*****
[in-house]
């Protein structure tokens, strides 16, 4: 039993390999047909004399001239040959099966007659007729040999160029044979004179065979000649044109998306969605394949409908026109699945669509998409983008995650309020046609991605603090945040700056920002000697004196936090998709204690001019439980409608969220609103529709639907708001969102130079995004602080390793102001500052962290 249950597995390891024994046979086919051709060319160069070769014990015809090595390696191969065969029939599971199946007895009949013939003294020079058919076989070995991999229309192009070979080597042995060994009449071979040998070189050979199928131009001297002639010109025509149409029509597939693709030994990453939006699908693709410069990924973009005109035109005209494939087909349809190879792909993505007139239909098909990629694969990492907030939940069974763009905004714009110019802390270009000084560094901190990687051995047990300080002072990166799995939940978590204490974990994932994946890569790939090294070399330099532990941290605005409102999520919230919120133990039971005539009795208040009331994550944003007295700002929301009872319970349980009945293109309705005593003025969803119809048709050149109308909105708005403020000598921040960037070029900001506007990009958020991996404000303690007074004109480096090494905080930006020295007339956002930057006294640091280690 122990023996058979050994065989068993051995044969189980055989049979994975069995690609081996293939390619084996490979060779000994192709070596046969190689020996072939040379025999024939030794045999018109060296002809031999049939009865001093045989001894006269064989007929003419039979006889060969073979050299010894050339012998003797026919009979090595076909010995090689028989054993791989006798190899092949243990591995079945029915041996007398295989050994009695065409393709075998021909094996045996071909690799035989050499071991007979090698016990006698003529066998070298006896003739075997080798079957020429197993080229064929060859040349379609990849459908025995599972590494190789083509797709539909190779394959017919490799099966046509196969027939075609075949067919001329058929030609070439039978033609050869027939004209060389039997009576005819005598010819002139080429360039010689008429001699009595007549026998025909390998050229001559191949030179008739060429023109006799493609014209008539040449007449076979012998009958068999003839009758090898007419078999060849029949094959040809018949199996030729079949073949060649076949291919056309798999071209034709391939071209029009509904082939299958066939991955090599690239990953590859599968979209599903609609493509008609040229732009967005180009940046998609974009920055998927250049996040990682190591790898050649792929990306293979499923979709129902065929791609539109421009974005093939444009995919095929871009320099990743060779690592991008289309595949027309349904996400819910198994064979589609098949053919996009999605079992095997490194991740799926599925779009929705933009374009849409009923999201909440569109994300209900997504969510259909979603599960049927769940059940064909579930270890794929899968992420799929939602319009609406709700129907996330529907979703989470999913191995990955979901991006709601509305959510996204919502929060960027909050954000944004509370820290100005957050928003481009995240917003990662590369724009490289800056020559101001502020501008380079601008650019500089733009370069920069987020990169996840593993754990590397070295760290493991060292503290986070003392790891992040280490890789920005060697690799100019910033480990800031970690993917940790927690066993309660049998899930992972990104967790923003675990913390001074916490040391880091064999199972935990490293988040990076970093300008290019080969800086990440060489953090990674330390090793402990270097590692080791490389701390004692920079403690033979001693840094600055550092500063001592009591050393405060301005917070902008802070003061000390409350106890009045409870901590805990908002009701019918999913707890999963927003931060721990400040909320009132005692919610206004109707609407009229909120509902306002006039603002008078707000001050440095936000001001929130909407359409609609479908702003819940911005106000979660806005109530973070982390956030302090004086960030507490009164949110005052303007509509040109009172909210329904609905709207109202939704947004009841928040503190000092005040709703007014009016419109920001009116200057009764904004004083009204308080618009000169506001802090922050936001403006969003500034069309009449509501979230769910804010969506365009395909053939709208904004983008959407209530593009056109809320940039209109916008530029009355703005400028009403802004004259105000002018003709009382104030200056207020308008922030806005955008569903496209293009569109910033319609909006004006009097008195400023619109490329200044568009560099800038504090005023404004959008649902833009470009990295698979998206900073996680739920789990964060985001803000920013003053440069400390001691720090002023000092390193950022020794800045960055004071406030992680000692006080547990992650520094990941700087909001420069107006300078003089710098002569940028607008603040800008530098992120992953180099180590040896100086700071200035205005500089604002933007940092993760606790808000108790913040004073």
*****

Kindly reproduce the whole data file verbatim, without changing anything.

[in-house]
């Protein structure tokens, strides 16, 4: 039993390999047909004399001239040959099966007659007729040999160029044979004179065979000649044109998306969605394949409908026109699945669509998409983008995650309020046609991605603090945040700056920002000697004196936090998709204690001019439980409608969220609103529709639907708001969102130079995004602080390793102001500052962290 249950597995390891024994046979086919051709060319160069070769014990015809090595390696191969065969029939599971199946007895009949013939003294020079058919076989070995991999229309192009070979080597042995060994009449071979040998070189050979199928131009001297002639010109025509149409029509597939693709030994990453939006699908693709410069990924973009005109035109005209494939087909349809190879792909993505007139239909098909990629694969990492907030939940069974763009905004714009110019802390270009000084560094901190990687051995047990300080002072990166799995939940978590204490974990994932994946890569790939090294070399330099532990941290605005409102999520919230919120133990039971005539009795208040009331994550944003007295700002929301009872319970349980009945293109309705005593003025969803119809048709050149109308909105708005403020000598921040960037070029900001506007990009958020991996404000303690007074004109480096090494905080930006020295007339956002930057006294640091280690 122990023996058979050994065989068993051995044969189980055989049979994975069995690609081996293939390619084996490979060779000994192709070596046969190689020996072939040379025999024939030794045999018109060296002809031999049939009865001093045989001894006269064989007929003419039979006889060969073979050299010894050339012998003797026919009979090595076909010995090689028989054993791989006798190899092949243990591995079945029915041996007398295989050994009695065409393709075998021909094996045996071909690799035989050499071991007979090698016990006698003529066998070298006896003739075997080798079957020429197993080229064929060859040349379609990849459908025995599972590494190789083509797709539909190779394959017919490799099966046509196969027939075609075949067919001329058929030609070439039978033609050869027939004209060389039997009576005819005598010819002139080429360039010689008429001699009595007549026998025909390998050229001559191949030179008739060429023109006799493609014209008539040449007449076979012998009958068999003839009758090898007419078999060849029949094959040809018949199996030729079949073949060649076949291919056309798999071209034709391939071209029009509904082939299958066939991955090599690239990953590859599968979209599903609609493509008609040229732009967005180009940046998609974009920055998927250049996040990682190591790898050649792929990306293979499923979709129902065929791609539109421009974005093939444009995919095929871009320099990743060779690592991008289309595949027309349904996400819910198994064979589609098949053919996009999605079992095997490194991740799926599925779009929705933009374009849409009923999201909440569109994300209900997504969510259909979603599960049927769940059940064909579930270890794929899968992420799929939602319009609406709700129907996330529907979703989470999913191995990955979901991006709601509305959510996204919502929060960027909050954000944004509370820290100005957050928003481009995240917003990662590369724009490289800056020559101001502020501008380079601008650019500089733009370069920069987020990169996840593993754990590397070295760290493991060292503290986070003392790891992040280490890789920005060697690799100019910033480990800031970690993917940790927690066993309660049998899930992972990104967790923003675990913390001074916490040391880091064999199972935990490293988040990076970093300008290019080969800086990440060489953090990674330390090793402990270097590692080791490389701390004692920079403690033979001693840094600055550092500063001592009591050393405060301005917070902008802070003061000390409350106890009045409870901590805990908002009701019918999913707890999963927003931060721990400040909320009132005692919610206004109707609407009229909120509902306002006039603002008078707000001050440095936000001001929130909407359409609609479908702003819940911005106000979660806005109530973070982390956030302090004086960030507490009164949110005052303007509509040109009172909210329904609905709207109202939704947004009841928040503190000092005040709703007014009016419109920001009116200057009764904004004083009204308080618009000169506001802090922050936001403006969003500034069309009449509501979230769910804010969506365009395909053939709208904004983008959407209530593009056109809320940039209109916008530029009355703005400028009403802004004259105000002018003709009382104030200056207020308008922030806005955008569903496209293009569109910033319609909006004006009097008195400023619109490329200044568009560099800038504090005023404004959008649902833009470009990295698979998206900073996680739920789990964060985001803000920013003053440069400390001691720090002023000092390193950022020794800045960055004071406030992680000692006080547990992650520094990941700087909001420069107006300078003089710098002569940028607008603040800008530098992120992953180099180590040896100086700071200035205005500089604002933007940092993760606790808000108790913040004073």